The culture secretary has announced a new consultation paper on the creation and protection of the sites, which are designed to recognise areas of outstanding cultural or natural importance and beauty.
The UK currently has 27 designated sites, ranging from Durham Cathedral to the tin mining landscape of Cornwall.
The government last drew up a list of tentative sites for designation 10 years since when UNESCO has asked its member states to slow down or suspend the nomination of sites for world heritage status.
The paper asks whether the government should add further sites to the World Heritage List at the same - or a slower - rate, or stop nominations.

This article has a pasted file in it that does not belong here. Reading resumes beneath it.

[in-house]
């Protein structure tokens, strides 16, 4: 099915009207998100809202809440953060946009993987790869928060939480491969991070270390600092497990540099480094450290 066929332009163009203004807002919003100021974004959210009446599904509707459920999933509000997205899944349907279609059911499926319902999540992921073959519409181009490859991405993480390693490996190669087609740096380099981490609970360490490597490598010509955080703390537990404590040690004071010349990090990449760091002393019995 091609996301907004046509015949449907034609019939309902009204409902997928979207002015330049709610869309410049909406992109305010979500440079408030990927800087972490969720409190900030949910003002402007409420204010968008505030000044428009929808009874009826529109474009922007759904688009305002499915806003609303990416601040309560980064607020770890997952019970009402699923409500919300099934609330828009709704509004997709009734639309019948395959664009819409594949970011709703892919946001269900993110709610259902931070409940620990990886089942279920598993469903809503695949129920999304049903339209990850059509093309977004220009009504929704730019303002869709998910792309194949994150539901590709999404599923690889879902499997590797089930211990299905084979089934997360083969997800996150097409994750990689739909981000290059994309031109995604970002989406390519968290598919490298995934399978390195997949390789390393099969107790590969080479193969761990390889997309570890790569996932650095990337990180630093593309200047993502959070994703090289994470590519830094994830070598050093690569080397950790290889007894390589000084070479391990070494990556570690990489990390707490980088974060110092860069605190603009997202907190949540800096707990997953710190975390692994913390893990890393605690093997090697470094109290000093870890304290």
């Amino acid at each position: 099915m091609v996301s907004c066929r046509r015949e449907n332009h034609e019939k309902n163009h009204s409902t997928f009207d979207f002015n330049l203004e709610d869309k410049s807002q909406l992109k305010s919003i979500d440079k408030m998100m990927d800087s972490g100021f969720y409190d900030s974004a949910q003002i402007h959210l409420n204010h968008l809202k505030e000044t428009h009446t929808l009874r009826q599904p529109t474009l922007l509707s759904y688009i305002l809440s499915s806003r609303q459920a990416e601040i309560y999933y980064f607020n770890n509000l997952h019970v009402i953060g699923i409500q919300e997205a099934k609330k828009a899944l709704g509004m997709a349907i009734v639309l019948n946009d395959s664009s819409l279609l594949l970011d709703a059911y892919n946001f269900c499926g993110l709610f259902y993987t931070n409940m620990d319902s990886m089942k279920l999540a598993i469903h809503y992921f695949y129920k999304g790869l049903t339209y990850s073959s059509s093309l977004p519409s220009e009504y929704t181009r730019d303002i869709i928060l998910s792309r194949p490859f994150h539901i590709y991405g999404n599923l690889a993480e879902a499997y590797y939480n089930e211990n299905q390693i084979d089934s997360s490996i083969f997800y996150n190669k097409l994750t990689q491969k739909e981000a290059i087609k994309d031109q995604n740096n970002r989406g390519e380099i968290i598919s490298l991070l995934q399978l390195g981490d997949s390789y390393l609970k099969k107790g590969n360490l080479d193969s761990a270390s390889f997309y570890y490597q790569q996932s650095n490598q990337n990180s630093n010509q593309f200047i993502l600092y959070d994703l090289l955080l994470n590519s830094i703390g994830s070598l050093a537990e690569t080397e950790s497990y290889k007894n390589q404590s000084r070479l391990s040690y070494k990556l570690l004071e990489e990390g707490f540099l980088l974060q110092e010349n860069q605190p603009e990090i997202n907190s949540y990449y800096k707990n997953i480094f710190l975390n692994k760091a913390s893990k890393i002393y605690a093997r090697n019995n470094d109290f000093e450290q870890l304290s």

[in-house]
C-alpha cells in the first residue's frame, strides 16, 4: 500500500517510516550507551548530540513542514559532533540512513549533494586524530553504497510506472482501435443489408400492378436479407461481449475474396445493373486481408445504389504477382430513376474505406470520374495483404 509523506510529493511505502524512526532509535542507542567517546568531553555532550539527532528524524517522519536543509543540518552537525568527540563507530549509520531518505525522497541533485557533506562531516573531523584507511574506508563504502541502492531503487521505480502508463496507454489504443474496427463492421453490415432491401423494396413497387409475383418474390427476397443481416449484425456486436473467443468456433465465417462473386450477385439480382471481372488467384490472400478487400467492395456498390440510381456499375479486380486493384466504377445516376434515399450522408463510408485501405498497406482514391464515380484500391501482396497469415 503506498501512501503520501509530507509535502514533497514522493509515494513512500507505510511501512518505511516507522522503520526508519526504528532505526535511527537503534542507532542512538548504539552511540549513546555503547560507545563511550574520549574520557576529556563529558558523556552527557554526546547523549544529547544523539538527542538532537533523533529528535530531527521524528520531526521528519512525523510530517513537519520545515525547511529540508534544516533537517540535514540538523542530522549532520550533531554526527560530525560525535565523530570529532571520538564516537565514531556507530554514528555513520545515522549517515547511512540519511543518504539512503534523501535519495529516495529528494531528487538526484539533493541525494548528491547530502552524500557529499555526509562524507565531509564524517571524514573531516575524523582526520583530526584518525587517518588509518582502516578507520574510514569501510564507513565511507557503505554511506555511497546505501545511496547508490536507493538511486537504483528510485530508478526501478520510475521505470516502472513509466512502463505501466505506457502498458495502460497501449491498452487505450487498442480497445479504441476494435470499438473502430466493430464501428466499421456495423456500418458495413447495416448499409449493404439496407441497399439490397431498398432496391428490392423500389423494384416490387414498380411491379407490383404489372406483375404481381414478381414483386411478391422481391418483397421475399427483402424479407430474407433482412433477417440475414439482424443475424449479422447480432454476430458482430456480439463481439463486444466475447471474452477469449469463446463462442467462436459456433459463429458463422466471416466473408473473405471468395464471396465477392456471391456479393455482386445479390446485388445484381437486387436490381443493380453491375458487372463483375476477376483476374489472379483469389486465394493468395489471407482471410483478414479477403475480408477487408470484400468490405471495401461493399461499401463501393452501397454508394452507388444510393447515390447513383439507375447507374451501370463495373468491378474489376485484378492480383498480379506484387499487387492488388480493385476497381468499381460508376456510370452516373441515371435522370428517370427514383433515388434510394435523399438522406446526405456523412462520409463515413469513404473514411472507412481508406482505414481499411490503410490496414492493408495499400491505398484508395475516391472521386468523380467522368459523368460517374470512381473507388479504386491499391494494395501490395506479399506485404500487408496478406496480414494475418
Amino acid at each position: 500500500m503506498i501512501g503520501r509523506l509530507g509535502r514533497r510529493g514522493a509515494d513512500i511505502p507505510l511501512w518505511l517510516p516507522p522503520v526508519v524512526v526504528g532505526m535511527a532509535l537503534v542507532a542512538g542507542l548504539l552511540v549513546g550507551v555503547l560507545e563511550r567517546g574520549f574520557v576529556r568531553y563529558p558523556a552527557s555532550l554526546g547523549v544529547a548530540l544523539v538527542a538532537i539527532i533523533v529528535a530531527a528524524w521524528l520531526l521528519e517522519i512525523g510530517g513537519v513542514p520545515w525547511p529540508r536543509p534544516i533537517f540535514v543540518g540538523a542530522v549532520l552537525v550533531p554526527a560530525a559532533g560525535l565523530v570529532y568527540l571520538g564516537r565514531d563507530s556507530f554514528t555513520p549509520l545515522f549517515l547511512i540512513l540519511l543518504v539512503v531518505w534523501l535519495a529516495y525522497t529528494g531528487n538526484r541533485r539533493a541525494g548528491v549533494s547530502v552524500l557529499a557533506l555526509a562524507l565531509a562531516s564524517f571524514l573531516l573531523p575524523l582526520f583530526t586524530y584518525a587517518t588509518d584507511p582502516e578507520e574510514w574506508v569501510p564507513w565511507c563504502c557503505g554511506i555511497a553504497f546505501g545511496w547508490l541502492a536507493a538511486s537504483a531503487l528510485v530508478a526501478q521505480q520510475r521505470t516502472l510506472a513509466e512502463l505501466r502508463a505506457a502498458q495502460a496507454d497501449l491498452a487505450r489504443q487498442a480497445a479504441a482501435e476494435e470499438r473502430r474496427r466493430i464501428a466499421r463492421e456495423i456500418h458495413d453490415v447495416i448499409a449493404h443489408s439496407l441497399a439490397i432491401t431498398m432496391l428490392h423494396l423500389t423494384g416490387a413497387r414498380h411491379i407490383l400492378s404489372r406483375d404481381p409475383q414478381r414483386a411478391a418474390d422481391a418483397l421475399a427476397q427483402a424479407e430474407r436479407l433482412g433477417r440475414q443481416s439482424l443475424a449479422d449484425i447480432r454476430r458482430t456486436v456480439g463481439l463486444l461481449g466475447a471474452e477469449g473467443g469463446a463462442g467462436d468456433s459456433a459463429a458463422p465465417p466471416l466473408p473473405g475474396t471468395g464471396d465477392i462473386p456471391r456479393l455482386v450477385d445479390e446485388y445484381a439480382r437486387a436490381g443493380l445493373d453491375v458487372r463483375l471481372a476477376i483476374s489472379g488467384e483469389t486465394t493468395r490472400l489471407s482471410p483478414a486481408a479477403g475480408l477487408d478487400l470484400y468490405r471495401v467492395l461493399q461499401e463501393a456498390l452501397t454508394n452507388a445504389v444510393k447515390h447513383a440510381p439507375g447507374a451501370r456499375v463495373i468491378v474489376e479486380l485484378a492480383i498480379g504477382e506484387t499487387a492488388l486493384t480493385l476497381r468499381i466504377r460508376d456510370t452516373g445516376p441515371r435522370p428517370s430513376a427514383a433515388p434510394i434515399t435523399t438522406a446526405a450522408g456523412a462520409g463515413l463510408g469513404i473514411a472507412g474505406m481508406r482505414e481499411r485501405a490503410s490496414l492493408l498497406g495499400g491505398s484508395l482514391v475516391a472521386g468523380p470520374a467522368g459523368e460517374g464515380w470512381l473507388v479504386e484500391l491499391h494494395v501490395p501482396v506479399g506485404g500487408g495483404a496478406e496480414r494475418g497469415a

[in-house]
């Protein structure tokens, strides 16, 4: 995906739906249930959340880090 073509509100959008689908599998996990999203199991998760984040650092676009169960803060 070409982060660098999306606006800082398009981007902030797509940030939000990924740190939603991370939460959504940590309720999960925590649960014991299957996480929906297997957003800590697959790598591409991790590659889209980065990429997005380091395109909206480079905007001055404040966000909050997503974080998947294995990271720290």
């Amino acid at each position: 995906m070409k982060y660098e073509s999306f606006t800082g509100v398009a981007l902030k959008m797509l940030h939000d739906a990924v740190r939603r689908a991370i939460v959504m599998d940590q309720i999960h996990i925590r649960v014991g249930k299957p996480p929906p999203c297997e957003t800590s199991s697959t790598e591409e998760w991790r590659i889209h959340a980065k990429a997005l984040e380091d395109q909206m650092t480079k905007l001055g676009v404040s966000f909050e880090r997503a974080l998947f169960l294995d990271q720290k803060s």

It also questions whether the costs and benefits of designation are worth while and seeks views on the measures that could be taken to strengthen protection for WHSs.
The consultation paper has been issued in tandem with new research which finds that benefits for tourism and regeneration from WHS designation have been overstated.
And it says that funding for the protection of WHSs is often siphoned off from sums previously earmarked for heritage sites elsewhere.